How to Incorporate Flax into your Diet

Flaxseeds can be found at most cooperative markets, bulk-food stores, and natural health food stores or directly through a manufacturer. Below are the main forms of flax that are available in markets today.

Whole or ground flax

Known for the nutty flavor it adds to dishes, these reddish-brown or golden-yellow seeds can be added to virtually any food. Add whole or ground flax to a homemade baked good recipe; sprinkle on yogurt, cereals, soups or salads; add to trail mixes or toss into shakes. Because the outer hull of the seed is very difficult to digest, it is generally recommended that you grind or mill the whole flaxseed to get the greatest nutritional benefit. This can be done with your coffee grinder, blender or food processor to a coffee-ground consistency, or purchased already in the ground or milled form.

When baking, ground or milled flaxseed can be substituted for fat at a ratio of 3 to 1. For example, ½ cup of butter or margarine can be replaced by 1-½ cups of flax. Be aware that baked goods containing flax brown more quickly so you may want to adjust cooking times. Just want to add a little flax but don't want to replace the fat in a recipe? Use up to 2 Tablespoons of ground or milled flaxseed without altering any other ingredients, or sprinkle a little flax on top of yeast or quick breads for added crunch.

Whole flax can be stored at room temperature for up to one year. Because flax contains a significant amount of fat, the ground form can become rancid quickly. Store ground or milled flax at refrigerator temperatures for up to 3 months or grind the flax as you need it. A benefit to buying pre-ground or milled flax is that many manufacturers treat it with antioxidants, extending the shelf life.

Flaxseed oil

Flaxseed oil is a wonderful form of ALA however, in the oil form it lacks the additional benefit of fiber, lignans and protein. For the benefits of ALA, add small amounts (1-2 teaspoons) of flaxseed oil to a marinade, smoothie, and shake or as a salad dressing. Flaxseed oil is sometimes difficult to find but can be purchased by ordering directly from a manufacturer or in the refrigerator section of some health food stores. Flaxseed oil becomes rancid very quickly; store in a refrigerator no more than 6-8 weeks. The shelf life is even shorter if you do not refrigerate.

Other forms of flax

Below is just a small list of some types of food products that contain flax.

  • Cereals, ready-to-eat and cooked
  • Breads
  • Crackers
  • Energy bars
  • Muffin, bread, pancake and waffle mixes
  • Frozen waffles
  • Omega-3 enriched eggs (hens are fed the flaxmeal)
  • Snack items like chips, trail mixes and muesli

Read food label packages carefully to determine if flax is an ingredient. Most products will tell you right on the front of the package but check the ingredient's list too.

Pills and supplements

Almost as soon as a nutrient is found to have potential in fighting disease, a synthetic supplement is soon created, touting the same disease-fighting benefits. The story is no different for flax. There are currently two forms of flax sold in pill-form, one containing ground flax the other flax oil. The oil-based have the same downsides as flax oil - lacking dietary fiber, lignans and protein and having a short shelf life. The ground flax types have the same benefits as ground flax, except you need to consume several capsules (sometimes 8 or more) each day to get the same benefit that a few teaspoons of ground flax would have. That's a lot of pills!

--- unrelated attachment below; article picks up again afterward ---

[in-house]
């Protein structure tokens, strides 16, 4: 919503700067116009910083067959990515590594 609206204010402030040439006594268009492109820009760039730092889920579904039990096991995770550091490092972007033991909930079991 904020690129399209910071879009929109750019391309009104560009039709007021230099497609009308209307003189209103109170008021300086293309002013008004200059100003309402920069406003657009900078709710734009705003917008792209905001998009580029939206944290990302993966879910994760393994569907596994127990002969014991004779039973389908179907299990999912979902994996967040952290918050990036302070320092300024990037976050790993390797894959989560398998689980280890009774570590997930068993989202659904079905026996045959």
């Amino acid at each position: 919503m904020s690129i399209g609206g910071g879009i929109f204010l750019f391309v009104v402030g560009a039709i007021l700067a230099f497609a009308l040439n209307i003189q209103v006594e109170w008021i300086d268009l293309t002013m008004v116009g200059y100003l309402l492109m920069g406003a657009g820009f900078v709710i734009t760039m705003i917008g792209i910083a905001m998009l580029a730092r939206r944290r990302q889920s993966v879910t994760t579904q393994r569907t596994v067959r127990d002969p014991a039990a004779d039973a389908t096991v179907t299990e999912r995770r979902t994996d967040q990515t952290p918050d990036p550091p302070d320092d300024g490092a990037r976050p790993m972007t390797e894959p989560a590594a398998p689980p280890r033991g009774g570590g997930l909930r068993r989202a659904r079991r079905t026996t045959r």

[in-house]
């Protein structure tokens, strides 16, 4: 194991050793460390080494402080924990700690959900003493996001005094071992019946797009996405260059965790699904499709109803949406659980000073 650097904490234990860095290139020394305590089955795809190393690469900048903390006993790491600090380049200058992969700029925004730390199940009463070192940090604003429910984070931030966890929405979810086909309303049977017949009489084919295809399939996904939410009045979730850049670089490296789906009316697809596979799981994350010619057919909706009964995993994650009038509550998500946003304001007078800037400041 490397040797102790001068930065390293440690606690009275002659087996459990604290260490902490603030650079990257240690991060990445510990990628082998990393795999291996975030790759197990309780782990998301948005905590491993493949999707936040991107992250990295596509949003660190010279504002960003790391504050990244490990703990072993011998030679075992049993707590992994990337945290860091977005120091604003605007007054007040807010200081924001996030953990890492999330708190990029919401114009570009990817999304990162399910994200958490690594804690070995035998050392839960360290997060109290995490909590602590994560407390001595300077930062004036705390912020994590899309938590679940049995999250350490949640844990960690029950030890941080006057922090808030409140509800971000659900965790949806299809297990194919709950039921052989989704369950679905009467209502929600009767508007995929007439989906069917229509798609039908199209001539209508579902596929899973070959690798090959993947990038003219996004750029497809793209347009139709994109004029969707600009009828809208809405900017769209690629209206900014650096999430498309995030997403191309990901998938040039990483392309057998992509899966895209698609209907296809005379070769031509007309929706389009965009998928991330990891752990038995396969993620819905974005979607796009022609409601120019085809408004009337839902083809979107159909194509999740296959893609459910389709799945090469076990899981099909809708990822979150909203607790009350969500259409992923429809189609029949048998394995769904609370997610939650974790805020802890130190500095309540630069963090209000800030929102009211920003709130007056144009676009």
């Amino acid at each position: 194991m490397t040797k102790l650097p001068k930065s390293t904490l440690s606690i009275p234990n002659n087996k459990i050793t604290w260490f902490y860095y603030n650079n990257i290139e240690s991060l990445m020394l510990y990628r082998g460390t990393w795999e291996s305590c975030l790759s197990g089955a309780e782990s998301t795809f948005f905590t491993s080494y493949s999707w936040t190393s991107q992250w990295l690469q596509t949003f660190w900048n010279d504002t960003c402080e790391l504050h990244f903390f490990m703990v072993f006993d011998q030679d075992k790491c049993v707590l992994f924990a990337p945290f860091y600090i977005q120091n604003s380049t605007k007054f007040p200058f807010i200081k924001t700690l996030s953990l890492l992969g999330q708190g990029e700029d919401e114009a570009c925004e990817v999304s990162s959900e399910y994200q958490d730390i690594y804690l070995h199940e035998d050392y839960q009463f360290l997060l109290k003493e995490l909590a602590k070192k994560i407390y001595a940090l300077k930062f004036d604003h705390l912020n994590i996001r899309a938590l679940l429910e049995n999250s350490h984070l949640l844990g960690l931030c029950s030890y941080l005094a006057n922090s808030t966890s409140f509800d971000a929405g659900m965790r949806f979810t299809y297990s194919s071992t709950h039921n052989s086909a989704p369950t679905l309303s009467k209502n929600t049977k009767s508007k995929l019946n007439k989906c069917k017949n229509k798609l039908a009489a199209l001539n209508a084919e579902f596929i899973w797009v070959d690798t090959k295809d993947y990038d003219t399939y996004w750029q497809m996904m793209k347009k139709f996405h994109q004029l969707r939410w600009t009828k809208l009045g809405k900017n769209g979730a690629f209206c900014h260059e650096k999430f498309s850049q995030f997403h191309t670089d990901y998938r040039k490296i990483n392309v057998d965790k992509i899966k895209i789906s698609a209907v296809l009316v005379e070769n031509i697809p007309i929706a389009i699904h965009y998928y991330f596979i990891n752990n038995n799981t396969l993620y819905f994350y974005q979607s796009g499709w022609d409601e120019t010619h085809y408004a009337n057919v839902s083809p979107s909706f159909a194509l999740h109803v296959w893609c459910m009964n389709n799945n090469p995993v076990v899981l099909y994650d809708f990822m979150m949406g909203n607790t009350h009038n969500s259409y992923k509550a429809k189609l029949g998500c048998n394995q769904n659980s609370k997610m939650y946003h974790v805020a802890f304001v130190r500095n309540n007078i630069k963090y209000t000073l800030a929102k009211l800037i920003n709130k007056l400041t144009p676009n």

Another downside to taking pills is that research is still in its infancy. Researchers may find years from now that there are other components in the actual flaxseed that result in health benefits. This nutrient could be lost in the processing of the pill. In addition, the Food and Drug Administration (FDA) has yet to have regulatory control over supplements, meaning there's no real oversight on their production. The prudent approach would be to wait until further research is conducted.

How Much Flax Should I Eat?

At this time there is no gold standard serving size to consume for maximal heart-protection, but as more and more research unveils the cardiovascular benefit of flax, specific dietary recommendations may be established. A prudent intake of ground or milled flaxseed is around 2-3 Tablespoons per day, added to any foods you choose. Incorporating food products containing flax is also a great way to reap its heart-healthy benefits.

Whichever form you choose, it is always best to contact your doctor and/or registered dietitian before you incorporate flax into your diet. Do not use flax as a substitute for any prescription medications you are currently taking.

Enjoy the nutty flavor and texture that flax has to offer! Let your taste buds and your heart benefit from what this versatile food has to offer.

Reviewed: 09/11 #332171